Punchline - Delightfully Pleased
Release Date: August 10, 2010
Record Label: Modern Short Stories/TDR Records
"You won't find songs of hopelessness on this record." There it is. Right there, your money-back guarantee from Punchline, on the opening lines on the Pennsylvania quartet's sixth album, Delightfully Pleased. And they're right - you're not going to be feeling downtrodden or isolated after listening to the always-endearing anthems from a band who knows arena-filled, sell-out crowds don't determine success. It doesn't have to. Ultimately, what makes Punchline successful is the fact they keep going at it, again and again, marking the second release from the band's own label, Modern Short Stories.
This might sound rather contradictory, but what dissolves and separates Punchline from the checks & balances world of everyday pop-punk is that they have a happy, jubilant sound you won't find many other places. And I dont't mean happy-'til-you-puke happy - just feel-good, let's-go-frolic-in-the-hay type happy. Not to mention, Delightfully Pleased marks a return to their Fueled by Ramen days, as well as moving forward and establishing some high-grade material that doesn't sound like previous records at all. Allow me: "The Reinventor" is somewhat ironic for its title, and sounds like it could have fit on 37 Everywhere. Yet the band comes out of nowhere with bold numbers like the everchanging "A Universal Theme" and Magical Mystery Tour on a sugar-high "Coyotes in B Major." Both tracks go completely about face and prove that while continuing to be humble Pennsylvanians who turns frowns upside down... they're making changes.
"Seventy" conveys plenty of truth and whip-smart on melodic appeal, popping with zest and gratitude. "Roller Coaster Smoke" is a highlight, a song sure to appeal to any fan of TV's "Lost," but for the unfamiliar, it boasts a massively ear-catching hook over a lazy-Sunday riff with plenty of references for any Lostie. "21 Forever" shows off just how much melody the band carries in their Gym Bag of Awesomeness: the dual vocal combination of Steve Soboslai and returning member Paul Menotiades is nothing short of extraordinary, and Jamie Woolford's production is pitch-perfect harmony, all coming together as gospel for the young, ignorant and narcissistic. "Keystoned" shows off the good-natured humor of the band, while managing to become a truly informative geographical lesson and fitting tribute to their home state. "Into the Mouth" is a quick burst of Queen-like powerpop, blossoming into the succeeding track that's a little 80's-era Stevie Wonder with an acoustic background. It's a song that continues to explore the band's tongue-in-cheek modesty ("I'm gonna be the biggest rock star that you probably never heard of") while emphasizing their humble intentions.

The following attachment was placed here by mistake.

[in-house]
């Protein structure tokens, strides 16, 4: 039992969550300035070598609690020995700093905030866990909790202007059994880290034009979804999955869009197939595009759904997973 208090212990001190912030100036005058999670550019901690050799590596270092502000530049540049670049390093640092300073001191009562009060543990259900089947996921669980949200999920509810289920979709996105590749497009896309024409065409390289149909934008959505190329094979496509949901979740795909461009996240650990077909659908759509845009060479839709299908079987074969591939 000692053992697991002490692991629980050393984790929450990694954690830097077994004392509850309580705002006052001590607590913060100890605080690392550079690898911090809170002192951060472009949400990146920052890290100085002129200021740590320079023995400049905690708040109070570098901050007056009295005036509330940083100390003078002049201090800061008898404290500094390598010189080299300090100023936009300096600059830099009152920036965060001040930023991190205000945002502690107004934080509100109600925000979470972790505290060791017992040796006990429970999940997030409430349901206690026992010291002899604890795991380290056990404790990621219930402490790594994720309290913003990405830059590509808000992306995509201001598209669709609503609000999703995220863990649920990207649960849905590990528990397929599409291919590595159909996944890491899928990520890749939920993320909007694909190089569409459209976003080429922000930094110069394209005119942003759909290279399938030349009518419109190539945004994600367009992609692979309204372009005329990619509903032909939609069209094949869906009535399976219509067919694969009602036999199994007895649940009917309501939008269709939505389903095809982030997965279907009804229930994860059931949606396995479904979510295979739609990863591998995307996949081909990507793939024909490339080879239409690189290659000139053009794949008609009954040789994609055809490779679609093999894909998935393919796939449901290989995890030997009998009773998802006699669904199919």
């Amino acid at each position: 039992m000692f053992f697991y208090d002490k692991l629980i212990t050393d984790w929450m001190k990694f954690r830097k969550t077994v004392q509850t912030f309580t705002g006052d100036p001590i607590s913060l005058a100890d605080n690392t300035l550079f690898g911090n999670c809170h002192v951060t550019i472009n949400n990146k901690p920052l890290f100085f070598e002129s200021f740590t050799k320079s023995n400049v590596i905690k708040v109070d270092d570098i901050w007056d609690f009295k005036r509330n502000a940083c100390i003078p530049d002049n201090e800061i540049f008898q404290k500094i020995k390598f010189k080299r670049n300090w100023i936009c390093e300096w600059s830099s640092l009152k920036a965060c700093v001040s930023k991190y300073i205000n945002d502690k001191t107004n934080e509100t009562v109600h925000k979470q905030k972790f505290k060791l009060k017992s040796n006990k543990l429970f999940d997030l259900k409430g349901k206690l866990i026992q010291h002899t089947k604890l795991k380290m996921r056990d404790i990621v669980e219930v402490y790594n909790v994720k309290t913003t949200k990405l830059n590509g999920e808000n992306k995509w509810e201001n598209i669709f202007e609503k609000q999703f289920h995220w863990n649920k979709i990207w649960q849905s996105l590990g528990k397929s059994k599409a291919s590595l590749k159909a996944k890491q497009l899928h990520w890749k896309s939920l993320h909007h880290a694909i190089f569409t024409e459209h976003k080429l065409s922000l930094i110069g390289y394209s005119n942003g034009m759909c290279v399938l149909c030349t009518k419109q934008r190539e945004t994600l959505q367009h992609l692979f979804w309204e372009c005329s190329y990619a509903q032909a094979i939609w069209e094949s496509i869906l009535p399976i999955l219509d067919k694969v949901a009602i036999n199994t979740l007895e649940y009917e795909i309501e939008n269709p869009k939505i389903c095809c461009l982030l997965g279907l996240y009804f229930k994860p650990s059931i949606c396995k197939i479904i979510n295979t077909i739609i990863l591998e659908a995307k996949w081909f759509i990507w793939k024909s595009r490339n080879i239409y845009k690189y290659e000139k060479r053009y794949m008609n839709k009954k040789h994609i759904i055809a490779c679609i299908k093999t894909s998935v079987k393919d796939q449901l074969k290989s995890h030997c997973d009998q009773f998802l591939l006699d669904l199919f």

Give credit to both the band and producer Woolford (who makes a minor cameo late in the record) for keeping things tightly condensed, ready to pop at all corners. The humor and melodic quota here hit their stride and keep it at the right pace without ever blowing their wad on one singular portrait. "Greatest. Party. Ever" would likely be stretched into overkill by many other "ain't lookin' for nothin' but a good time" pop-punk bands, but Punchline know a little over two minutes is plenty of time to fit some cheeky lyrics into a fun song, and keep it at that. "No Significant Other" soars on production feats alone, mainly due to its cliched lyrical pattern (it's actually the only 'depressing' song here). Part of the reason Punchline is so likable isn't merely due to their dashing looks, but it's also due to their knowledge of how the genre works. They aren't looking to create model platforms for all bands to abide by; they have a great time, and it shows. These are four guys who love what they do and write songs you can't help but sing along with (whether intentionally or not). Upon seeing them try out some big stuff early on in their career, the last three albums have shown a band finding their step and really getting comfortable with where they are. Delightfully Pleased flows like the salmon of Capistrano, and sincerely feels like the most complete album Punchline have released in their decade-plus career.
Some of the humor might go over a few heads as the band is cleverly focused on harnessing an audience that knows them well enough. For those willing to take the time to understand anything they don't quite get (whether it's the band's turbulent history, anything in regards to the state of Pennsylvania or watching the complete series of "Lost"), they're bound to find the tightest, most cohesive record the band has yet to produce. Again, hats off to Woolford for expanding the production even more than before and giving Soboslai more chances to be the voice of a unified group. Always evolving and never stopping, Punchline isn't a one-note joke. These four pups are giving old tricks a new lease on life, and brandishing their own hopeful trademark onto each one they reevaluate. Just like all good punk rock, it's perfectly honest, infectious as all hell, and overflowing with snappy pop that contains a valuable sense of humor.
Just say yes to Delightfully Pleased. Okay, that was cheesy - let's try that again: you've got a friend in Pennsylvania and in your headphones. You can call them Punchline; they'll call you... Delightfully Pleased.
Sounds awesome. The only stuff I've heard from them was Action (which I love) and Rollar Coaster Smoke from that video in the news announcements yesterday (Lost ftw!). I might check this out.
Oh, and screw what people say. I like the cover art.